Fifteen years later, Arafat is sorely missed

Palestinian President Yasser Arafat reviews an honour guard on his arrival in the Gaza Strip on May 5, 2001. (Reuters)
Updated 12 November 2019

Fifteen years later, Arafat is sorely missed

  • When Arafat passed away, an airport funeral procession was held in Paris and Cairo while the body was flown by a Jordanian military helicopter to Ramallah
  • While Palestinians look forward to a new generation of leaders, questions continue to dog the Palestinian leadership as to the circumstances behind Arafat’s untimely death

AMMAN: For Rauhi Fatouh, the memories of Yaser Arafat’s last days are as vivid as they were yesterday. 

Fatouh, a Gazan leader who belongs to Arafat’s Fatah movement, was the speaker of the Palestinian Legislative Council on Oct. 12, 2004 when president Arafat suddenly became sick while holed up at the Muqata headquarters in Ramallah, surrounded by Israeli tanks.

Fatouh recalls going with the ailing Arafat to a French military hospital outside Paris along with Abu Mazen (Mahmoud Abbas) and Ahmad Kurei (Abu Alaa) and a special visitor came by. “We were visited by French President Jacque Chirac who talked about the issue of transition and asked me to follow the Palestinian basic law so that there would be a smooth transition,” Fatouh told Arab News.

Article 37 of the Palestinian law stipulates that if the president of the Palestinian Authority is unable to carry on his duties, the speaker of the Legislative Council will take over for a 60-day transitional period, after which new elections are supposed to take place. 

“We were hoping that this would not happen but everyone including Egypt’s Hosni Mubarak and Yemen’s Abdallah Saleh kept on calling us wanting to be sure that the transition will take place without any obstacles and if it is possible to hold the funeral outside of Palestine so that they can attend.”

When Arafat passed away, an airport funeral procession was held in Paris and Cairo while the body was flown by a Jordanian military helicopter to Ramallah. Omar Suleiman, head of Egyptian intelligence, and Foreign Minister Suleiman Abu Ghaith came to Ramallah to attend the funeral.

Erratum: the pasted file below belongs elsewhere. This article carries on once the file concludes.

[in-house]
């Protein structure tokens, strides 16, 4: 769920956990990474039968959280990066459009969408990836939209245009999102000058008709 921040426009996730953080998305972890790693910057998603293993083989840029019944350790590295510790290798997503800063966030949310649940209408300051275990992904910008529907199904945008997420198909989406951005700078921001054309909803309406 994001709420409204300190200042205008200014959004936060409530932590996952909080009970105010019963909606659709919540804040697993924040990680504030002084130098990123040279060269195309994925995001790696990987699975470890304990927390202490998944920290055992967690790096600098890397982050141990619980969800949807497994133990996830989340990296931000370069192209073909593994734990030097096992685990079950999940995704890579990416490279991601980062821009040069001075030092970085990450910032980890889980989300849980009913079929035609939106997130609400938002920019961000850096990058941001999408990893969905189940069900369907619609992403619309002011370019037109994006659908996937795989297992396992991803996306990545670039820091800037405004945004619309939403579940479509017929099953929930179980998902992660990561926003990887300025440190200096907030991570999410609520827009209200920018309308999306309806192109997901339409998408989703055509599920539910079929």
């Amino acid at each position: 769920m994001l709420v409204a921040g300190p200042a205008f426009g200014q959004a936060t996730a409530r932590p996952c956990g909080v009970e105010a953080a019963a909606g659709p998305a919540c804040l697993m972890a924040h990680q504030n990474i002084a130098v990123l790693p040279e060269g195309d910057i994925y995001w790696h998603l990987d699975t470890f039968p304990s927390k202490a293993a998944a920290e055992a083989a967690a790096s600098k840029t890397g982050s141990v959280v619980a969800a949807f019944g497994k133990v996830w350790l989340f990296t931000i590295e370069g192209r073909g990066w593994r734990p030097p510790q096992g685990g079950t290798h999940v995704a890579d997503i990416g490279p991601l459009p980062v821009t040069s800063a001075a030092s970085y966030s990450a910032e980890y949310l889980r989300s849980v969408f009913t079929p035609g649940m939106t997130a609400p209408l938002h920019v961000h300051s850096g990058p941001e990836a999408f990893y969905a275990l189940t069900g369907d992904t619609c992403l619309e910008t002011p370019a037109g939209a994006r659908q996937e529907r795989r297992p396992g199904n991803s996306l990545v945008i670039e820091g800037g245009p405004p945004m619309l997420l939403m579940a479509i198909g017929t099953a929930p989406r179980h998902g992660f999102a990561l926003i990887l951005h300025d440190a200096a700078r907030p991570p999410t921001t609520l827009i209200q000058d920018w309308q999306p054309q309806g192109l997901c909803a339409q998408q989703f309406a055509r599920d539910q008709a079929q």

Fatouh recalls the following sequence of events: “Abbas was elected as chairman of the executive committee and I was sworn in as acting president, as per the Palestinian Basic Law in front of the Legislative Council and the senior court judges. Everything concerning the transition took place in an orderly fashion,” he said noting that he resisted various attempts by people close to him to skip the idea of having presidential elections and stay in power.

One of the first orders of business for the acting president was to respond to the hundreds of letters, requests and laws that were unanswered. “I had to deal with thousands of documents, I vowed not to refuse any request for help from Palestinians needy medical or educational help, but sometimes we had to reduce the amount.”

On his third day in office, Fatouh signed a decree allowing for presidential elections to take place exactly 60 days later. “While some wanted to have simultaneous presidential and legislative elections, I decided to only have presidential elections to fill Arafat’s seat and that took place on Jan. 9, 2005.” Mahmoud Abbas won the presidential elections defeating independent medical doctor Mustafa Barghouti with 72 percent of the vote.

Najeeb Qadoumi, a member of the Palestine National and Central Councils, told Arab News that the absence of Arafat has left a vacuum in Palestinian political life. “We are sad on this occasion because we feel lonely. Arafat was able to move the Palestinian cause from a humanitarian and refugee cause to one of a revolution, a flag, national identity and statehood. Today, whenever you meet anyone and say you are Palestinian, they will mention Arafat’s name.”